This ARC8 Expert Group discusses risks and opportunities in addressing inequality in lifelong learning, and how to realize the potential of adult learning and education, both for SDG 4 and for the other 16 SDGs. Members are jointly working on the lifelong learning chapter of the ARC8 Outlook Report 2030: Inclusive and Diverse Higher Education in Asia and Europe to be presented in the summer of 2021.
Topics discussed: upskilling, reskilling, validation of informal & non-formal learning, flexible learning pathways, inclusive LLL policies, underrepresented groups, gender gap, digital divide, quality assurance, disadvantaged, vulnerable and excluded populations, access to lifelong learning opportunities.
Expert Group Members
The first session of the experts was dedicated to gather inputs to the Outlook Report 2030: Inclusion and Diversity in Higher Education in Asia and Europe. Two experts shared their views on the status quo of inclusion in lifelong learning, and proposed risks and opportunities to be discussed by group members. Below is a short summary of their presentations and the ideas they sparked in the group discussion.
Presentation by Prof Séamus Ó TUAMA, Director, Adult Continuing Education, University College Cork; Chair of the ASEM Lifelong Learning Hub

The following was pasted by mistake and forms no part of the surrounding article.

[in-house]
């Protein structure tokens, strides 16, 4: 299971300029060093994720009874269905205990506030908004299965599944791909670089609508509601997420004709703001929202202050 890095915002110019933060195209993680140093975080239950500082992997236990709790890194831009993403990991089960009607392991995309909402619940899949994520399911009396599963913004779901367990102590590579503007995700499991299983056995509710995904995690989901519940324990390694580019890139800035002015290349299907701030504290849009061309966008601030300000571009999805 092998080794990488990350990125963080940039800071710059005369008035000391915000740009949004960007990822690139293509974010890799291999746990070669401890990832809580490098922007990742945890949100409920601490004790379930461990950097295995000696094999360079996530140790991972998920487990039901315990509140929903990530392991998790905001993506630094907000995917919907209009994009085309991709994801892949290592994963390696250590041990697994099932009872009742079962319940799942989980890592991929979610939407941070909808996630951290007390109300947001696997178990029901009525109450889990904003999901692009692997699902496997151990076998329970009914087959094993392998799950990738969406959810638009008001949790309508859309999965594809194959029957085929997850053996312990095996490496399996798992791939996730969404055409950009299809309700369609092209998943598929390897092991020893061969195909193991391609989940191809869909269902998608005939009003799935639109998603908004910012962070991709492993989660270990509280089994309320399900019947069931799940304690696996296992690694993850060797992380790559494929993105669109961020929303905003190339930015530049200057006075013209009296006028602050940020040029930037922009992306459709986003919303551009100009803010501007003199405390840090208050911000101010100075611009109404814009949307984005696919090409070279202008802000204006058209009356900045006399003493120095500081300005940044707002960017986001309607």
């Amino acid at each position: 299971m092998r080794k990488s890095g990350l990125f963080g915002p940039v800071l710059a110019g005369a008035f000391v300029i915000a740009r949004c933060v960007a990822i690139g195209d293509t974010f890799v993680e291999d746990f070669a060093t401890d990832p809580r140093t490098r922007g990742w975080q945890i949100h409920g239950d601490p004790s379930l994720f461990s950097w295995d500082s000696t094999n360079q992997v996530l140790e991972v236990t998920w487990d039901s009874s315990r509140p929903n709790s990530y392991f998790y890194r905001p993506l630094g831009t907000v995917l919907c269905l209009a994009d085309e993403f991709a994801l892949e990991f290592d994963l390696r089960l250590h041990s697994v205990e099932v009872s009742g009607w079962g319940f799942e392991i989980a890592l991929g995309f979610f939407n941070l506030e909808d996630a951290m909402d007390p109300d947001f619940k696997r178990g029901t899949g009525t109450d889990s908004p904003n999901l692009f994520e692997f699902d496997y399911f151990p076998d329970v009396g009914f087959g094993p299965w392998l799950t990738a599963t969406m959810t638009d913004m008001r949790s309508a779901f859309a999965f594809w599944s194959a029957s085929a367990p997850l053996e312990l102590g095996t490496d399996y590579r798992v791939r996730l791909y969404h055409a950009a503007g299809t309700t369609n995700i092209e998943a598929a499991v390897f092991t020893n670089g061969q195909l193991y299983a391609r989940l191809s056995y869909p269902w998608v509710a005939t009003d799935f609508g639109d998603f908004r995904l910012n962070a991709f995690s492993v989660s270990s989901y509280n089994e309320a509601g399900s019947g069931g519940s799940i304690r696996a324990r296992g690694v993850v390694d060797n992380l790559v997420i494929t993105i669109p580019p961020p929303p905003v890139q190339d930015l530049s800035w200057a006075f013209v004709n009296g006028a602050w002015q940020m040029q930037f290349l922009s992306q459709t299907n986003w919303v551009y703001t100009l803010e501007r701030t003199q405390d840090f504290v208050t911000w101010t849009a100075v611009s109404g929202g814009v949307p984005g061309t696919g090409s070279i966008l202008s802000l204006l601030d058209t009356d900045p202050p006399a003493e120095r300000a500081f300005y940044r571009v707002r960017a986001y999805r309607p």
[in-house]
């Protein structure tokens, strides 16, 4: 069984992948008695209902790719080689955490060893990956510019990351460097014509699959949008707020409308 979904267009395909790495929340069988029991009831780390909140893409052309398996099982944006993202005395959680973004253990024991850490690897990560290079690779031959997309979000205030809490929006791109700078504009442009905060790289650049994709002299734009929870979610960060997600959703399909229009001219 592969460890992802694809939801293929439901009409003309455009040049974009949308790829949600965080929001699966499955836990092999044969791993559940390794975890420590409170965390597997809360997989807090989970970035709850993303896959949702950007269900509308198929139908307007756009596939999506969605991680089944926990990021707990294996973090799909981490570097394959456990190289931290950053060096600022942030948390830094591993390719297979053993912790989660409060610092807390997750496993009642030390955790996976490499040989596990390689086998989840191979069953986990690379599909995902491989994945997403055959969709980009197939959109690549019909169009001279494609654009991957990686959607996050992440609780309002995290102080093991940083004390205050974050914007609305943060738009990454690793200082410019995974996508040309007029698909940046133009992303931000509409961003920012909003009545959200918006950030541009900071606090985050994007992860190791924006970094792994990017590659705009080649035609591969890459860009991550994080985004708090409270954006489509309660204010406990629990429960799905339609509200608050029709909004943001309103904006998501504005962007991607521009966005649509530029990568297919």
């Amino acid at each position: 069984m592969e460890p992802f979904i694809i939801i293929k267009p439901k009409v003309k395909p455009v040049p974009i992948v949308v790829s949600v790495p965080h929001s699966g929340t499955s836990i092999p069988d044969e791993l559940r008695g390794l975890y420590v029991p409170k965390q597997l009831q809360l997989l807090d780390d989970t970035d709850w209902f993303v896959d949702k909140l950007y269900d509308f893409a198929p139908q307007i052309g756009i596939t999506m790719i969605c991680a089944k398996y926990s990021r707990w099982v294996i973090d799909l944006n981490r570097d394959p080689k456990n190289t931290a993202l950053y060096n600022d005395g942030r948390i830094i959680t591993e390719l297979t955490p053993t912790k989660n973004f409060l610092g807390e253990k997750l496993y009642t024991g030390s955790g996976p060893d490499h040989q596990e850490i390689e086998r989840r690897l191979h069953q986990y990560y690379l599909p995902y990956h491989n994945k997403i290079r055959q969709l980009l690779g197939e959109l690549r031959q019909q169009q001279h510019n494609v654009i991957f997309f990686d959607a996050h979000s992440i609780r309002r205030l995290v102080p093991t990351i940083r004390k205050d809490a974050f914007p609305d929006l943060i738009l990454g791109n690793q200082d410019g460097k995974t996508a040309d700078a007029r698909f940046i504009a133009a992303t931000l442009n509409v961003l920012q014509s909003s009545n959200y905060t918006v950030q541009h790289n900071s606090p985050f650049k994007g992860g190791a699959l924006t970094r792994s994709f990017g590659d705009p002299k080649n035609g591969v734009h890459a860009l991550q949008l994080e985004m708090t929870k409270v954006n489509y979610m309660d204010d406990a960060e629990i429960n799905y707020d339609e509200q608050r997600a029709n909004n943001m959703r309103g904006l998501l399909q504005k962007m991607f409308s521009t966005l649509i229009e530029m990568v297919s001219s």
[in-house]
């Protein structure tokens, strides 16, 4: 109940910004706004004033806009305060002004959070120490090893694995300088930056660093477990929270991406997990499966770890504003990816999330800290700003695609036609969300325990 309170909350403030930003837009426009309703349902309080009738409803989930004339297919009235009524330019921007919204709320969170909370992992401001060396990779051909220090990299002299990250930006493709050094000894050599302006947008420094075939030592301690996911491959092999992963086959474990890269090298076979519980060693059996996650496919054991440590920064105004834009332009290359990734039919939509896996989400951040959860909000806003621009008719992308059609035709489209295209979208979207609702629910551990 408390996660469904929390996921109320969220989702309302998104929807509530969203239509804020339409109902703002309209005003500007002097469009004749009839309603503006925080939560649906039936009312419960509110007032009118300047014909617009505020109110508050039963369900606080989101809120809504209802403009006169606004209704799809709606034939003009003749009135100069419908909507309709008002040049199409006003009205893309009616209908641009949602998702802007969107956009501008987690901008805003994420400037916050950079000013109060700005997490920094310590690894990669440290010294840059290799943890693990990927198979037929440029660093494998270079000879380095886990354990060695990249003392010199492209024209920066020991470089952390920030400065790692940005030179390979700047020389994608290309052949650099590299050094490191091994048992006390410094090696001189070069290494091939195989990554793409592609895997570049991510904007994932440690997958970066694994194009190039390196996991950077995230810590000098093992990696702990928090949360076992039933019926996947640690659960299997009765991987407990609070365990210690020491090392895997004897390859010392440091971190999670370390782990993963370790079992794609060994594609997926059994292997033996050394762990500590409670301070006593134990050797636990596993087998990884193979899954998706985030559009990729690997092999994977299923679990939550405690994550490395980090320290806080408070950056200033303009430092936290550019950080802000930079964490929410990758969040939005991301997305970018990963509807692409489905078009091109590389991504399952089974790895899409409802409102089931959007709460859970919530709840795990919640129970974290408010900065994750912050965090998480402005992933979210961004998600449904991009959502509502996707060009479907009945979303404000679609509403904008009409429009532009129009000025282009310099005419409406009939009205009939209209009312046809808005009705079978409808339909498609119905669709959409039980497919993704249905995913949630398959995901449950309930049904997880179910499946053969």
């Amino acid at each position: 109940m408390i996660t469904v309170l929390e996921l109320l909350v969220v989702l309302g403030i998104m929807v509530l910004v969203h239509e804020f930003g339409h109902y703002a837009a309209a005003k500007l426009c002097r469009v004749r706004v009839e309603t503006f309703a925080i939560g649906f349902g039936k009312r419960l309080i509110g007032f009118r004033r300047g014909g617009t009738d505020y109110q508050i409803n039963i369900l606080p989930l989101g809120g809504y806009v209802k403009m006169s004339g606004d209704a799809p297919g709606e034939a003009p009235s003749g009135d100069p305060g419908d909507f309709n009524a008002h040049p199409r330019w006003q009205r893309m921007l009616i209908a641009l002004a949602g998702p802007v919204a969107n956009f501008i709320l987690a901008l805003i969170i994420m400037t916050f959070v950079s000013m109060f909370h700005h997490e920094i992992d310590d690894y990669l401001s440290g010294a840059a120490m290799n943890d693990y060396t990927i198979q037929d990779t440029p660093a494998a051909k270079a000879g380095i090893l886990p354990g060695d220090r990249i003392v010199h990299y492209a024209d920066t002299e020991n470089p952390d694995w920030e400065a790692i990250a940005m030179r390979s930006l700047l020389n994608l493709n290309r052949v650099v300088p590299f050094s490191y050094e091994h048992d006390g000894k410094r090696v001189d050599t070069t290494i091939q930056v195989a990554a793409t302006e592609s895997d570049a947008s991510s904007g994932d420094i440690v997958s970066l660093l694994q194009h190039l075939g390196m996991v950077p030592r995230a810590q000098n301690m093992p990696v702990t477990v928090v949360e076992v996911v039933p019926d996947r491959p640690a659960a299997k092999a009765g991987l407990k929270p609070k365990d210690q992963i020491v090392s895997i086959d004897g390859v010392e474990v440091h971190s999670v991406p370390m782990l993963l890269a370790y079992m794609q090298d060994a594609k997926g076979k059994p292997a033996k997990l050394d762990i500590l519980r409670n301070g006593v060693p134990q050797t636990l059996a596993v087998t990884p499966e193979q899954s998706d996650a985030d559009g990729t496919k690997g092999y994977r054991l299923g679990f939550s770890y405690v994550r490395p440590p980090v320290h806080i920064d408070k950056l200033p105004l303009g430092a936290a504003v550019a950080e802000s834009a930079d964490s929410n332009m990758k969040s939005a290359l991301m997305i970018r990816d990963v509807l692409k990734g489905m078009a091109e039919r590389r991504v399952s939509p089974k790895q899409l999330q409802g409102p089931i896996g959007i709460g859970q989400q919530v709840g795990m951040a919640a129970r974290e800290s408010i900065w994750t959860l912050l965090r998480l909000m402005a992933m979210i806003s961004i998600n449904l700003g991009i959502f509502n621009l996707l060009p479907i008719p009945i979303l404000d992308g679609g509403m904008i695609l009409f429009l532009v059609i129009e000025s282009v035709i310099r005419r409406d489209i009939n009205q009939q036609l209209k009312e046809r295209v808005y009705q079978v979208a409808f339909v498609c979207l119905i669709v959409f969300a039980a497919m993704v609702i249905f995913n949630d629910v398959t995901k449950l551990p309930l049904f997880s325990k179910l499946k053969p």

Seamus has started his presentation using Ireland as an example. First he defined inclusion in lifelong learning, then brought some data from the Irish context to illustrate who participates in lifelong learning.
He pointed out, that the one the potential risks that could jeopardize greater inclusion in the field of lifelong learning, is the overemphasis on skills and that skills are seen in a very narrow way. Regarding the leverage points to promote inclusion in lifelong learning, he pointed out several mechanisms that could be used to enhance inclusion, and he talked about the “Reflexive Activation of Unemployed People” as another potential leverage point.
Presentation of Prof Dr Melinda BANDALARIA, Chancellor and Professor, University of the Philippines Open University
Melinda started her presentation by giving her own definition of lifelong learning, then introduced the lifelong learning policy context of the ASEAN countries, with a very detailed overview of lifelong learning policies in the Philippines.
In terms of potential risks that could jeopardize inclusion in the next decade Melinda has listed 5 options, including quality, funding, disruptions, and snobbery. In terms of opportunities and leverage points to promote inclusion Melinda has shared six points, including open source tools, mode of instruction, assistive technologies, etc.